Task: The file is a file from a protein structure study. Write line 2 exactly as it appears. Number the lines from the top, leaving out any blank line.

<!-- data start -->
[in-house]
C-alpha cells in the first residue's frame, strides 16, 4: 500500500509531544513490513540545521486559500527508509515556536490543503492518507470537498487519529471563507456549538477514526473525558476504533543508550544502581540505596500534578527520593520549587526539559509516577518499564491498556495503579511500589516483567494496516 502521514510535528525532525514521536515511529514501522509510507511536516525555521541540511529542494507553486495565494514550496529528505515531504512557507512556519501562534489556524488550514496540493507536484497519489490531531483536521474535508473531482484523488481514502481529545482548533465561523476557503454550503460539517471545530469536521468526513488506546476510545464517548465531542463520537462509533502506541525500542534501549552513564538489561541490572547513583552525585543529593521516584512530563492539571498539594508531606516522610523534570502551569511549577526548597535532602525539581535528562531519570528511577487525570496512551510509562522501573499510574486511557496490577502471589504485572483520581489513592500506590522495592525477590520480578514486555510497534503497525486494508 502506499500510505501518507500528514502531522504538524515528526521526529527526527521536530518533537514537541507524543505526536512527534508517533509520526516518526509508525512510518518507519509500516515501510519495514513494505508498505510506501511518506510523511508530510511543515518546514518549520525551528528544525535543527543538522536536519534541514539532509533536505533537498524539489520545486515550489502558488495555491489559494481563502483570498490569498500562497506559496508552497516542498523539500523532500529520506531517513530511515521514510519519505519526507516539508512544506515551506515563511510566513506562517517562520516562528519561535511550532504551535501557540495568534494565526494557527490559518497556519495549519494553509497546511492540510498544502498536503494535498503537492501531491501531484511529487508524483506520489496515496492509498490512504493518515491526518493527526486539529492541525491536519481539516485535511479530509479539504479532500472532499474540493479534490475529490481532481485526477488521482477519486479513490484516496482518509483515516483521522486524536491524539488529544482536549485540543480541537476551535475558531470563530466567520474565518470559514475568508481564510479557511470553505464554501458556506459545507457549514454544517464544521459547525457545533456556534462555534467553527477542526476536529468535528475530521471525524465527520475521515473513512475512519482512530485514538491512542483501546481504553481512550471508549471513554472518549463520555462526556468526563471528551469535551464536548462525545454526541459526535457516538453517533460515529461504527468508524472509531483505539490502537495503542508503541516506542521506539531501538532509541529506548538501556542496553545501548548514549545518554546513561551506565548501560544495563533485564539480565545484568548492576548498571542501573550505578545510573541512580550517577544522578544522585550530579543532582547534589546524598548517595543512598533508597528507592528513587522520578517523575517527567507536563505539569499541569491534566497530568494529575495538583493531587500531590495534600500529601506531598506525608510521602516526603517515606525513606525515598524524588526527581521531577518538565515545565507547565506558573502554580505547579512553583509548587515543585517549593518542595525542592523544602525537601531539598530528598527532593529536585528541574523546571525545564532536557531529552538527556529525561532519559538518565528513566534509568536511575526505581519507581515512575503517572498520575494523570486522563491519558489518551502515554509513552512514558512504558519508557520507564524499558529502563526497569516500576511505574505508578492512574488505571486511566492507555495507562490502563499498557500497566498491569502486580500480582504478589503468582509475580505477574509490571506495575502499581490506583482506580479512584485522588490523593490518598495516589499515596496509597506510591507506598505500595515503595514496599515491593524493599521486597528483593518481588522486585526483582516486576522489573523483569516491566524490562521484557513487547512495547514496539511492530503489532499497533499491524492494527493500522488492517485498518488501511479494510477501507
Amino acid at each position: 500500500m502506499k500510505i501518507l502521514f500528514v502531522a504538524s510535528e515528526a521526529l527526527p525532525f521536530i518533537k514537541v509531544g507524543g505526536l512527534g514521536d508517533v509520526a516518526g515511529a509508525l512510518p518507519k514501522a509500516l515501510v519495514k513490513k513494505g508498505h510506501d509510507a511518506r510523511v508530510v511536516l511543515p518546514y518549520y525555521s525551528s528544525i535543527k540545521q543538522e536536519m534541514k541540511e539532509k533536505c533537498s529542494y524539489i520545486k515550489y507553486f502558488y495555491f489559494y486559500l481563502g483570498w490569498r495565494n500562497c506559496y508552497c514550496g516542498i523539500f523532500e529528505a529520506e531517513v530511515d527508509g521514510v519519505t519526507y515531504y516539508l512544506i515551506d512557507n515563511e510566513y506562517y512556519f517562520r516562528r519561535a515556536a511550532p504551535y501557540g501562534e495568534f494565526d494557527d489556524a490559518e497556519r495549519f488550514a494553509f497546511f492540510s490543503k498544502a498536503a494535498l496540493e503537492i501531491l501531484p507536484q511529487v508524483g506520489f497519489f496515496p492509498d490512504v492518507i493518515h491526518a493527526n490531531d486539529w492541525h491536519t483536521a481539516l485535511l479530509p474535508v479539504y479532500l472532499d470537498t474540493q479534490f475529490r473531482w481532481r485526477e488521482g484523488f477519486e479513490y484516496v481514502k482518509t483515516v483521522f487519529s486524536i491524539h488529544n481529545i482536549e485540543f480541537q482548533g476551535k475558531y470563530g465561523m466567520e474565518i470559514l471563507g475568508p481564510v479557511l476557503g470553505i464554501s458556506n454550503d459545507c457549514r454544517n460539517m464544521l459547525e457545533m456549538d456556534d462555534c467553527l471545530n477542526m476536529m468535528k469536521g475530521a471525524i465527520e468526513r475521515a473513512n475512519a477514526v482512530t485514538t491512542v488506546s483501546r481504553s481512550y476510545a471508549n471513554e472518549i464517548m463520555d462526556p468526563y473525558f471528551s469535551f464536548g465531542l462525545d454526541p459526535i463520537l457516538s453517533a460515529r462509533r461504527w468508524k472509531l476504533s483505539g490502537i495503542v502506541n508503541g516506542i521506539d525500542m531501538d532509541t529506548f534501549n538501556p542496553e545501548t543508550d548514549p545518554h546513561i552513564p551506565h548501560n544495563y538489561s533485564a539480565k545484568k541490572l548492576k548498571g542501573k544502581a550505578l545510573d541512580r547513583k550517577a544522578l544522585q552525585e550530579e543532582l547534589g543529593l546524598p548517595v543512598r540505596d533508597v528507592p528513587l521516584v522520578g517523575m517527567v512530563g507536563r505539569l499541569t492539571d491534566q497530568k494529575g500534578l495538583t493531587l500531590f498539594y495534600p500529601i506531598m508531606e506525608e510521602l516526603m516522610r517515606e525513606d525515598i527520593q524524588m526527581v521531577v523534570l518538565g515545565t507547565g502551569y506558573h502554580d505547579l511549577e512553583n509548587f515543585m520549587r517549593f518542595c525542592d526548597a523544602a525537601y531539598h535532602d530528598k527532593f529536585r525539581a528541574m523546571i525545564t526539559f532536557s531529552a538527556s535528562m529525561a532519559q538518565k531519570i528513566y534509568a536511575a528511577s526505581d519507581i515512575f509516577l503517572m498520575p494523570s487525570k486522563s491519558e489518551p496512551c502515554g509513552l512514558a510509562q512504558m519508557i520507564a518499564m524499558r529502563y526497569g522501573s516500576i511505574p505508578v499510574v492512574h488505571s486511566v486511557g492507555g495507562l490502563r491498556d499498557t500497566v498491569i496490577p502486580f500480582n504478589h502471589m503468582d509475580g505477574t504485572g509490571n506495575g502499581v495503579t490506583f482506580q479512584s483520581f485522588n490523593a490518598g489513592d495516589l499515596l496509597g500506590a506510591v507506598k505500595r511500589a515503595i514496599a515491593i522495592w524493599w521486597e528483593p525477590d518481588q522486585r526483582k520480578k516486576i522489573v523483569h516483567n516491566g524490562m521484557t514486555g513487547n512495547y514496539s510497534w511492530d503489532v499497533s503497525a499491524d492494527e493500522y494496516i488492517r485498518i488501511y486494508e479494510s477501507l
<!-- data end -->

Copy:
C-alpha cells in the first residue's frame, strides 16, 4: 500500500509531544513490513540545521486559500527508509515556536490543503492518507470537498487519529471563507456549538477514526473525558476504533543508550544502581540505596500534578527520593520549587526539559509516577518499564491498556495503579511500589516483567494496516 502521514510535528525532525514521536515511529514501522509510507511536516525555521541540511529542494507553486495565494514550496529528505515531504512557507512556519501562534489556524488550514496540493507536484497519489490531531483536521474535508473531482484523488481514502481529545482548533465561523476557503454550503460539517471545530469536521468526513488506546476510545464517548465531542463520537462509533502506541525500542534501549552513564538489561541490572547513583552525585543529593521516584512530563492539571498539594508531606516522610523534570502551569511549577526548597535532602525539581535528562531519570528511577487525570496512551510509562522501573499510574486511557496490577502471589504485572483520581489513592500506590522495592525477590520480578514486555510497534503497525486494508 502506499500510505501518507500528514502531522504538524515528526521526529527526527521536530518533537514537541507524543505526536512527534508517533509520526516518526509508525512510518518507519509500516515501510519495514513494505508498505510506501511518506510523511508530510511543515518546514518549520525551528528544525535543527543538522536536519534541514539532509533536505533537498524539489520545486515550489502558488495555491489559494481563502483570498490569498500562497506559496508552497516542498523539500523532500529520506531517513530511515521514510519519505519526507516539508512544506515551506515563511510566513506562517517562520516562528519561535511550532504551535501557540495568534494565526494557527490559518497556519495549519494553509497546511492540510498544502498536503494535498503537492501531491501531484511529487508524483506520489496515496492509498490512504493518515491526518493527526486539529492541525491536519481539516485535511479530509479539504479532500472532499474540493479534490475529490481532481485526477488521482477519486479513490484516496482518509483515516483521522486524536491524539488529544482536549485540543480541537476551535475558531470563530466567520474565518470559514475568508481564510479557511470553505464554501458556506459545507457549514454544517464544521459547525457545533456556534462555534467553527477542526476536529468535528475530521471525524465527520475521515473513512475512519482512530485514538491512542483501546481504553481512550471508549471513554472518549463520555462526556468526563471528551469535551464536548462525545454526541459526535457516538453517533460515529461504527468508524472509531483505539490502537495503542508503541516506542521506539531501538532509541529506548538501556542496553545501548548514549545518554546513561551506565548501560544495563533485564539480565545484568548492576548498571542501573550505578545510573541512580550517577544522578544522585550530579543532582547534589546524598548517595543512598533508597528507592528513587522520578517523575517527567507536563505539569499541569491534566497530568494529575495538583493531587500531590495534600500529601506531598506525608510521602516526603517515606525513606525515598524524588526527581521531577518538565515545565507547565506558573502554580505547579512553583509548587515543585517549593518542595525542592523544602525537601531539598530528598527532593529536585528541574523546571525545564532536557531529552538527556529525561532519559538518565528513566534509568536511575526505581519507581515512575503517572498520575494523570486522563491519558489518551502515554509513552512514558512504558519508557520507564524499558529502563526497569516500576511505574505508578492512574488505571486511566492507555495507562490502563499498557500497566498491569502486580500480582504478589503468582509475580505477574509490571506495575502499581490506583482506580479512584485522588490523593490518598495516589499515596496509597506510591507506598505500595515503595514496599515491593524493599521486597528483593518481588522486585526483582516486576522489573523483569516491566524490562521484557513487547512495547514496539511492530503489532499497533499491524492494527493500522488492517485498518488501511479494510477501507